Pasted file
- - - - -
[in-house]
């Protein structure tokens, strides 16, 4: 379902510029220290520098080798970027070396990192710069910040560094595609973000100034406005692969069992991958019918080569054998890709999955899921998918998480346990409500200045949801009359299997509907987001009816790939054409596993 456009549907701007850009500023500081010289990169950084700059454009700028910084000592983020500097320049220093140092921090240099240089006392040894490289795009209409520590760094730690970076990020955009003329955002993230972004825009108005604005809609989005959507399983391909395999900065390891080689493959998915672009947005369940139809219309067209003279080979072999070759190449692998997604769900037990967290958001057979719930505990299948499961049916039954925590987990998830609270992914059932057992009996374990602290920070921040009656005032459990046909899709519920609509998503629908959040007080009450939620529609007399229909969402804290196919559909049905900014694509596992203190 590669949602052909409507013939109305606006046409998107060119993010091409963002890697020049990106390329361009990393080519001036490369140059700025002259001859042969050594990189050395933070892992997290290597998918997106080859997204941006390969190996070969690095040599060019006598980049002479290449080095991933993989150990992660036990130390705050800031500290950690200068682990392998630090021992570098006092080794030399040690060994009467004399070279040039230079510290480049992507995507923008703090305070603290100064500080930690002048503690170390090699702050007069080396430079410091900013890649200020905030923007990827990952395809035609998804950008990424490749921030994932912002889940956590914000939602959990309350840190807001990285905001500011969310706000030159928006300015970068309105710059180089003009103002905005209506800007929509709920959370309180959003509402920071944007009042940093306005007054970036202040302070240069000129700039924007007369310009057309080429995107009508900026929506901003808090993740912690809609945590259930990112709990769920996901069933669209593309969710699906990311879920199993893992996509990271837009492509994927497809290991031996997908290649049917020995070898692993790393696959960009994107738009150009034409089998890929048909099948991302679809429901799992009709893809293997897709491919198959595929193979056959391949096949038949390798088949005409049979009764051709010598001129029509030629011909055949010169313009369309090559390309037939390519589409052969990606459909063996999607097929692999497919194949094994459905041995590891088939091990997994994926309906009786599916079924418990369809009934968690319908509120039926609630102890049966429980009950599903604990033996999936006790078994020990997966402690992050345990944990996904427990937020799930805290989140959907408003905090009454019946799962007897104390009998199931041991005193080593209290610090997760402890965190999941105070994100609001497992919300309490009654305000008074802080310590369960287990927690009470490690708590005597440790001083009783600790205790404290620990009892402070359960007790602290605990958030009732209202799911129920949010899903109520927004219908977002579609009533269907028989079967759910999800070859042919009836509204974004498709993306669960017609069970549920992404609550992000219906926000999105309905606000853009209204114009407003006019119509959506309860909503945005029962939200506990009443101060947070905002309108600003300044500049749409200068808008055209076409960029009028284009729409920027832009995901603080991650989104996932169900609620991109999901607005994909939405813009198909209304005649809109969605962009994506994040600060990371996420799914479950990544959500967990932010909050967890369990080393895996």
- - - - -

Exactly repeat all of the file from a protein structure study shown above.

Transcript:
[in-house]
């Protein structure tokens, strides 16, 4: 379902510029220290520098080798970027070396990192710069910040560094595609973000100034406005692969069992991958019918080569054998890709999955899921998918998480346990409500200045949801009359299997509907987001009816790939054409596993 456009549907701007850009500023500081010289990169950084700059454009700028910084000592983020500097320049220093140092921090240099240089006392040894490289795009209409520590760094730690970076990020955009003329955002993230972004825009108005604005809609989005959507399983391909395999900065390891080689493959998915672009947005369940139809219309067209003279080979072999070759190449692998997604769900037990967290958001057979719930505990299948499961049916039954925590987990998830609270992914059932057992009996374990602290920070921040009656005032459990046909899709519920609509998503629908959040007080009450939620529609007399229909969402804290196919559909049905900014694509596992203190 590669949602052909409507013939109305606006046409998107060119993010091409963002890697020049990106390329361009990393080519001036490369140059700025002259001859042969050594990189050395933070892992997290290597998918997106080859997204941006390969190996070969690095040599060019006598980049002479290449080095991933993989150990992660036990130390705050800031500290950690200068682990392998630090021992570098006092080794030399040690060994009467004399070279040039230079510290480049992507995507923008703090305070603290100064500080930690002048503690170390090699702050007069080396430079410091900013890649200020905030923007990827990952395809035609998804950008990424490749921030994932912002889940956590914000939602959990309350840190807001990285905001500011969310706000030159928006300015970068309105710059180089003009103002905005209506800007929509709920959370309180959003509402920071944007009042940093306005007054970036202040302070240069000129700039924007007369310009057309080429995107009508900026929506901003808090993740912690809609945590259930990112709990769920996901069933669209593309969710699906990311879920199993893992996509990271837009492509994927497809290991031996997908290649049917020995070898692993790393696959960009994107738009150009034409089998890929048909099948991302679809429901799992009709893809293997897709491919198959595929193979056959391949096949038949390798088949005409049979009764051709010598001129029509030629011909055949010169313009369309090559390309037939390519589409052969990606459909063996999607097929692999497919194949094994459905041995590891088939091990997994994926309906009786599916079924418990369809009934968690319908509120039926609630102890049966429980009950599903604990033996999936006790078994020990997966402690992050345990944990996904427990937020799930805290989140959907408003905090009454019946799962007897104390009998199931041991005193080593209290610090997760402890965190999941105070994100609001497992919300309490009654305000008074802080310590369960287990927690009470490690708590005597440790001083009783600790205790404290620990009892402070359960007790602290605990958030009732209202799911129920949010899903109520927004219908977002579609009533269907028989079967759910999800070859042919009836509204974004498709993306669960017609069970549920992404609550992000219906926000999105309905606000853009209204114009407003006019119509959506309860909503945005029962939200506990009443101060947070905002309108600003300044500049749409200068808008055209076409960029009028284009729409920027832009995901603080991650989104996932169900609620991109999901607005994909939405813009198909209304005649809109969605962009994506994040600060990371996420799914479950990544959500967990932010909050967890369990080393895996």